Tom Crean met with the media following Indiana’s 89-68 win over North Florida on Saturday night at Assembly Hall.
Watch his postgame comments in the media player below:
A full transcript is available after the jump.
I thought our guys did a fantastic job of playing the way that they need to play to be successful over a long period of time. It wasn’t a complete 40-minute game that they were striving for. And I think the way we got off to the start, four assists on four baskets, one of our goals tonight was to cut down on our turnovers, but more importantly, get more assists, get more baskets, and we set a goal of anywhere from 17 or above and we hit it. And it’s amazing what happens when we pass the ball like that and the turnovers do cut down. A couple of the turnovers were guys trying to make plays like the spot where Will threw it to Yogi and Yogi stepped out of bounds. I don’t have any problems with those. Some of the ones where we’re not as aware and alert, those are the ones we’ve got to correct. But I think, again, we try to get anybody on your team, whether they’re starting or coming off the bench, to have a play-on-demand mentality. And I think these guys, they did that.
Talk about the bench players figuring out their role.
I mentioned to the referee, if he got — if there was a call made every time he got grabbed, going for a ball, at the glass, he might be averaging about three more free throw attempts and rebounds. He’s out there playing hard. The bigness of the other team’s report in that he gets out there, which is fantastic. It was great to see Evan get results offensively and it all came because he locked in defensively. The same with Stan Robinson. The same with Luke Fischer. Everybody’s trying to get better and our guys are learning what they’re capable of.
We had guys that were in, eight guys in this morning at 10:00. We had our walk through at 2:30, and we play the game tonight. And some of those guys that were in at 10, 2:30 games playing tonight, Luke and Hanner and Stan and Austin, did a fantastic job. Learning more and more what they’re capable and we just want to build on it. We’re playing against a team that went two in-a-row now in Oakland who beat Ohio University tonight. They have the leading 3-point shooter of makes and attempts coming in in Travis Bader. A well-coached team. And we turn right back around and get ready for that one.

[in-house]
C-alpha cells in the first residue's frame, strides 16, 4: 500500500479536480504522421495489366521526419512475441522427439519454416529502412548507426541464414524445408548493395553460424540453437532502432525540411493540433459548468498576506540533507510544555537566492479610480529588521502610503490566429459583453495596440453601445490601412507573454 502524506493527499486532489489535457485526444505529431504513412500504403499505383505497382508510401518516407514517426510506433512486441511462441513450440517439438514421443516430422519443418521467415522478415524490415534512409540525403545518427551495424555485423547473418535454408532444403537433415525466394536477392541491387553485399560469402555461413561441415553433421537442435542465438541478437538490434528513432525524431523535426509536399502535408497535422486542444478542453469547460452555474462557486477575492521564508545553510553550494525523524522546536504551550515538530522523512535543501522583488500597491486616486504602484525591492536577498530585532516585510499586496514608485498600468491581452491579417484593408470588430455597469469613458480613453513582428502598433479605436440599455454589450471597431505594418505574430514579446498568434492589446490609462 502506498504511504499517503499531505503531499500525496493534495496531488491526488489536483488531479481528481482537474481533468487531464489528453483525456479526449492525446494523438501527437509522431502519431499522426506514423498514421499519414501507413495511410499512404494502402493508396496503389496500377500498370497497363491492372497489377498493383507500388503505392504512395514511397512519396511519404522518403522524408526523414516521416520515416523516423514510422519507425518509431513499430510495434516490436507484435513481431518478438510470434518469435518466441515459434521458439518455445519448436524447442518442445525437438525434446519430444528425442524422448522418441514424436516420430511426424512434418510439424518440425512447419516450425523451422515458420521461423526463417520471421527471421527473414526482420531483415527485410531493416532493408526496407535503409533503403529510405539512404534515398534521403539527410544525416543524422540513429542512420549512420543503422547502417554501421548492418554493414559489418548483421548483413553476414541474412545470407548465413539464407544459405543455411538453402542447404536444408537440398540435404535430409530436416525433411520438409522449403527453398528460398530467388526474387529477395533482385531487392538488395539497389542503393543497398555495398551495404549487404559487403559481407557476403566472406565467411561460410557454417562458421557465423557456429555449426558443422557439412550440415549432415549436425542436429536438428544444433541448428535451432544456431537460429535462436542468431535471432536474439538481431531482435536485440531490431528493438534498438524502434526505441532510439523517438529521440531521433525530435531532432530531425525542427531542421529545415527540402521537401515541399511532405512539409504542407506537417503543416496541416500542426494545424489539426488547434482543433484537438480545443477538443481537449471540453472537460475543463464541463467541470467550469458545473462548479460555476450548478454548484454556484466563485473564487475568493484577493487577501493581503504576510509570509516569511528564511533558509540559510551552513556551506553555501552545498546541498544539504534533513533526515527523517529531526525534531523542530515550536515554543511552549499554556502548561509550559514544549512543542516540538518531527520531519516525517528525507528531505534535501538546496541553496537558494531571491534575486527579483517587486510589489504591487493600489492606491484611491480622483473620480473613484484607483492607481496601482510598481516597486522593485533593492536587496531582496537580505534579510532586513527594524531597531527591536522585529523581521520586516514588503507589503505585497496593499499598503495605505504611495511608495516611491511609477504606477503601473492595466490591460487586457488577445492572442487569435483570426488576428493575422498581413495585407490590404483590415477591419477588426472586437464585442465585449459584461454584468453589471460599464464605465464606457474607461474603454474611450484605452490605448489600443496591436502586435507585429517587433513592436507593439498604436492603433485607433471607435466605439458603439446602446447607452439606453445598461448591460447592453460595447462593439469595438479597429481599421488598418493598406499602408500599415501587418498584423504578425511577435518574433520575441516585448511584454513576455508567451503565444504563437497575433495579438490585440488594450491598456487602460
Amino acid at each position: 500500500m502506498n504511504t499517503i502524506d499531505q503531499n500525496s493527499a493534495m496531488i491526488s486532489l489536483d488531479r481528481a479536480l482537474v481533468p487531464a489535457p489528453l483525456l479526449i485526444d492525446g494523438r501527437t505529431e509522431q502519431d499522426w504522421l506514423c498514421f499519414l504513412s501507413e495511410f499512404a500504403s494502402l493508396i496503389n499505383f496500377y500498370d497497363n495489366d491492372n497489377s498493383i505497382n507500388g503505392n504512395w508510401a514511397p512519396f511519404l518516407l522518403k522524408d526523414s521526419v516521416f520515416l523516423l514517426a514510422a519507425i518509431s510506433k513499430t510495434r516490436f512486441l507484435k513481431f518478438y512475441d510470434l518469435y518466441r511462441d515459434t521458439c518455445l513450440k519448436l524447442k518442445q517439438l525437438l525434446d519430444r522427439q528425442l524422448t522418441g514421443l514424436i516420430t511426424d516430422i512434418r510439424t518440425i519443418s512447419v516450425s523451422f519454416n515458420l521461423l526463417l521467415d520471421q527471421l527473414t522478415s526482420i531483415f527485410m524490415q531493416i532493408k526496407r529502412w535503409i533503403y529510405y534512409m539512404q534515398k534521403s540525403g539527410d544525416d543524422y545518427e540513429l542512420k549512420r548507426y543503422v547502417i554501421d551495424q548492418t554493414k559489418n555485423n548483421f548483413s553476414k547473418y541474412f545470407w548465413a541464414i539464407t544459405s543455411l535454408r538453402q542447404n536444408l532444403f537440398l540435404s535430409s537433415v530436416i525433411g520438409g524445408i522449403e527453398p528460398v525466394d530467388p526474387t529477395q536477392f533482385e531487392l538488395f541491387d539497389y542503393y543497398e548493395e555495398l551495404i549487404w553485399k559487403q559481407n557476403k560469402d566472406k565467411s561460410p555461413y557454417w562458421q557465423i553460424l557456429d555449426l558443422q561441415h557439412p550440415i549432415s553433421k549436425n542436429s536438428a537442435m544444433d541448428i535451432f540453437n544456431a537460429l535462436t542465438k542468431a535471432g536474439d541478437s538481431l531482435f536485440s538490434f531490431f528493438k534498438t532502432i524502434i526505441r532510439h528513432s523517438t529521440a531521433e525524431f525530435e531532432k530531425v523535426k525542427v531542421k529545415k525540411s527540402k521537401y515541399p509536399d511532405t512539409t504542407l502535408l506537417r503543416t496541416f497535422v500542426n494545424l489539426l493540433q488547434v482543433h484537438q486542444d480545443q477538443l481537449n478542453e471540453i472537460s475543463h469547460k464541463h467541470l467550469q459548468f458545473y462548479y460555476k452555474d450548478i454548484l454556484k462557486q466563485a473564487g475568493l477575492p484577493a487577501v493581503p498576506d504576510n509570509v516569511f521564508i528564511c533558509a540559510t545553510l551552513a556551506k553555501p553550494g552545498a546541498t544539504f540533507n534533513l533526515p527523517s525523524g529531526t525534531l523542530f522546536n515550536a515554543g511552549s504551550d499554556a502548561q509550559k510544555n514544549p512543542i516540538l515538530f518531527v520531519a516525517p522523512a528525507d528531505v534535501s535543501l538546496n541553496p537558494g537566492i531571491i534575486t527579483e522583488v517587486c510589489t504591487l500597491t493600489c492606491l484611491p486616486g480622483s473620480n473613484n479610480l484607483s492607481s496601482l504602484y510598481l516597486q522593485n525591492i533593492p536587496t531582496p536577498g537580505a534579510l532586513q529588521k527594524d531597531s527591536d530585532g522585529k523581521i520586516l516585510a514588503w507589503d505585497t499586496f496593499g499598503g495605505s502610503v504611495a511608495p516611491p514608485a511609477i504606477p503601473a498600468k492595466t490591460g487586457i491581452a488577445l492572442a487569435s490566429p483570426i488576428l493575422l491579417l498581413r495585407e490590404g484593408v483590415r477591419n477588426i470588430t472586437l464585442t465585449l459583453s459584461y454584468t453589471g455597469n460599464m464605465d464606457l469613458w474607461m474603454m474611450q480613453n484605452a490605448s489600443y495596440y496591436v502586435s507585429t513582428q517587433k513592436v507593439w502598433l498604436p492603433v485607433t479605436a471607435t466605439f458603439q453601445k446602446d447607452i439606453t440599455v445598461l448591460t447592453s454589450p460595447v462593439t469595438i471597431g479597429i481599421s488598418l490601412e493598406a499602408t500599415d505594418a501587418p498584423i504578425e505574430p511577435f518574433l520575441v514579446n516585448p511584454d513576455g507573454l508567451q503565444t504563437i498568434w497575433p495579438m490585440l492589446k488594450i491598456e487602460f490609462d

Again, I think it’s the same thing for a starter. I have to go in and make decisions very clearly going into the game, okay, who gives us the best chance for that defensive energy for being on the glass, for moving the ball, and that means the starting lineup could change from time to time. But bottom line is when guys are ready and they’re locked into impacting the game the way it needs to be impacted not coming in thinking I have to shoot, I have to score, I have to make this drive, I have to get fouled. It’s more about I’ve got to get a stop defensively. I’ve got to communicate. I’ve got to call out the switch. I’ve got to rotate. I’ve got to block out. When you’re focused on those things it’s amazing how much easier the game becomes.
And what we’re imploring constantly is to have that concentration and focus when you’re sitting out so when you do go in you’re absolutely prepared for what’s in front of you.
Talk about team developing an identity.
Development is a good term. I think we’re learning that our development’s got a long way to go. I think we saw some of that the other night.
I think in the Syracuse game, when we were focused on the way we needed to attack the zone. We were focused on getting it inside, with the forwards in foul trouble in the first half. We get it to 33-33 and all of a sudden we shoot too many jump shots and we turn the ball over. And then they just — good teams snowball that, and so our identity has got to become take care of the ball, take what the defense has given us, make sure our transition defense is really good. Make sure our defensive energy and rebounding energy are really high.